Trudy Lieberman investigates the use of video news releases (VNRs) in newscasts that are really marketing endeavors by hospitals and health companies. Who is in control of health news? Lieberman worries that newsrooms substitute “feel good” VNRs for in-depth reporting. Can reliance on the slickly produced packages and profitable relationships formed threaten journalistic independence? In their Comment to the Federal Communications Commission, the Public Relations Society of America (PRSA) defends the production of VNRs and argues against imposing additional restrictions on their use. PRSA argues that their current code of ethics is sufficient, and that PR professionals strongly object to the use of VNRs when sponsors or financial interests are not fully disclosed.
Issue 14 Can the Independent Musical Artist Thrive in Todays Music Business?
YES: Chuck Salter, from “Way Behind the Music,” Fast Company (February 2007)
NO: Eric Boehlert, from “Pay for Play,” Salon.com (March 14, 2001)
Chuck Salter looks at the way musical artists have had to become business people to control the branding of their “products.” He examines the business model established by John Legend, and describes how todays musical artists must retain control of their brand to survive in the music industry today. Eric Boehlert describes why radio has become so bad, with regard to diversity of music, and how little opportunity there is for new artists to get their music on the air. He describes what has happened to the traditional music industry/radio alliance, and how independent record promoters have influenced both businesses. Issue 15 Can Present Technology Support Internet Growth?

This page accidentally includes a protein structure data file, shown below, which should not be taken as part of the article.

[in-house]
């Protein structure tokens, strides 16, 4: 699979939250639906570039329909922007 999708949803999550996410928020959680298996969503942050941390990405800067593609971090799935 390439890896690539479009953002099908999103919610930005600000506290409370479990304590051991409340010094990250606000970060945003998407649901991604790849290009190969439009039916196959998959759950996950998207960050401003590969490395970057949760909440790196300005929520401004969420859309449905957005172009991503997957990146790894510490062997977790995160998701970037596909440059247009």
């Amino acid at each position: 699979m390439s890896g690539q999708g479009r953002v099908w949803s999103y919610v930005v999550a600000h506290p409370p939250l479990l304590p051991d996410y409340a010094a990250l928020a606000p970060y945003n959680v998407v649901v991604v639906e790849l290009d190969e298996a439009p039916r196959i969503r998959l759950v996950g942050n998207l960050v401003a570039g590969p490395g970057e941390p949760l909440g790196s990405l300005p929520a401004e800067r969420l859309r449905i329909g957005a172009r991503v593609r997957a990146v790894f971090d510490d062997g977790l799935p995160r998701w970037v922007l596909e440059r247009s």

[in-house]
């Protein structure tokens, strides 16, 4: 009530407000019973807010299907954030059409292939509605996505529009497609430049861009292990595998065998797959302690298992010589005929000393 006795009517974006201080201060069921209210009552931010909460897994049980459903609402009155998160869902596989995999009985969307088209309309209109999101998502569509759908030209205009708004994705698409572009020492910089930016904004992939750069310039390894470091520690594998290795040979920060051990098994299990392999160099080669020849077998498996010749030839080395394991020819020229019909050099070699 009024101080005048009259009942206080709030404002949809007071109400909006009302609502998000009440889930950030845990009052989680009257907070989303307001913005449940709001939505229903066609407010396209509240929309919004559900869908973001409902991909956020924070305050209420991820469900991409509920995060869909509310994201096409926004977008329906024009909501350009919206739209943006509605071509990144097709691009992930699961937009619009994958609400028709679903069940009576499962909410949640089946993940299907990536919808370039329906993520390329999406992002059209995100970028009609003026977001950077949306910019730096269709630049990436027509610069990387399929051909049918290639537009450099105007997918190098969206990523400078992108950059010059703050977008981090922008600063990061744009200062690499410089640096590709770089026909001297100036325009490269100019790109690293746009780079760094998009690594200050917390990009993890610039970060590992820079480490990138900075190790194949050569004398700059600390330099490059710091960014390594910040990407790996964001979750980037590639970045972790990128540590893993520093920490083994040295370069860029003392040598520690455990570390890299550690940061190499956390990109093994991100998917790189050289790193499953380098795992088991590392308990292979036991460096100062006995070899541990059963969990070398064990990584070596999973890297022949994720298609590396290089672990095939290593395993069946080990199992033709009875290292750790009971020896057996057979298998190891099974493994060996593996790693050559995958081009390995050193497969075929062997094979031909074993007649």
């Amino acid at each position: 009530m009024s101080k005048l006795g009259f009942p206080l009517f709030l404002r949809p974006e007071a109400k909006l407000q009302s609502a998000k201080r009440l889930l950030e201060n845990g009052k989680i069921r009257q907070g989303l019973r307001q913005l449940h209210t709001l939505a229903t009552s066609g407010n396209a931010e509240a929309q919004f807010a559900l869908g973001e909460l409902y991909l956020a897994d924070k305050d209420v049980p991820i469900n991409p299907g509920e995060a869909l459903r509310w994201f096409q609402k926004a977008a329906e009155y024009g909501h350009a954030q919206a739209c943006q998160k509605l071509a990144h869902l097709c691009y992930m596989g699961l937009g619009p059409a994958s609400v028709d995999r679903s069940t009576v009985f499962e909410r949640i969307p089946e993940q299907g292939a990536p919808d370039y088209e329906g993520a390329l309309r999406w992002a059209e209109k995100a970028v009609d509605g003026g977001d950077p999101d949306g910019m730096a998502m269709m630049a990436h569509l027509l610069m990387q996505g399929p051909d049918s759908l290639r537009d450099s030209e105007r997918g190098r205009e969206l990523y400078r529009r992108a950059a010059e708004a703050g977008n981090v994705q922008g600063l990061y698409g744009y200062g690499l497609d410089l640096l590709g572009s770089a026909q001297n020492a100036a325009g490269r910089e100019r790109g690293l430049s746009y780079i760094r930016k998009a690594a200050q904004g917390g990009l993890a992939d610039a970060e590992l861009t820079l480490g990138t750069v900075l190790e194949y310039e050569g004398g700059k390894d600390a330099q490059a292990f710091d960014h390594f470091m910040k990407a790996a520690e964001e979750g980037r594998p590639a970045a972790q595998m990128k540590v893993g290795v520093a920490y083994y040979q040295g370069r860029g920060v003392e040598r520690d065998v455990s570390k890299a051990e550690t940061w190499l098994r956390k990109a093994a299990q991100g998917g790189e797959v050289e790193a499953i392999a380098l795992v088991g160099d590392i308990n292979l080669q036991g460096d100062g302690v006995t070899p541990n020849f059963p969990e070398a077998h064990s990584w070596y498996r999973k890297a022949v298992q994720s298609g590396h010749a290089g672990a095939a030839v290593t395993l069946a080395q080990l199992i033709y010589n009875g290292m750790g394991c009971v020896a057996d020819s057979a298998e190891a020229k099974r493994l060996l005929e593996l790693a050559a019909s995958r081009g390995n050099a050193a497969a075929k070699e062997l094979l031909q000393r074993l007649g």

YES: Spencer E. Ante, from “Back from the Dead,” Business Week (June 25, 2007)
NO: David Talbot, from “The Internet Is Broken,” Technology Review (December 2005/January 2006)
Computer expert Spencer E. Ante claims that recent growth in new start-up firms that have learned how to compress information for the Internet, and increase options for message delivery, have created business opportunities for firms to compete in video and data delivery, resulting in a new telecom boom. Technology Review correspondent David Talbot claims that the problems that were originally in the Internets architecture have only worsened, and that we need to reconceptualize a whole new structure for online communication before users get frustrated with the fragile Internet we now have. Issue 16 Does Big Media Control the FCC?
YES: Ted Turner, from “My Beef with Big Media: How Government Protects Big Mediaand Shuts Out Upstarts Like Me,” Washington Monthly (July/August 2004)
NO: Michael K. Powell, from “Yes, The FCC Should Relax Its Ownership Rules,” Congressional Digest (October 2003)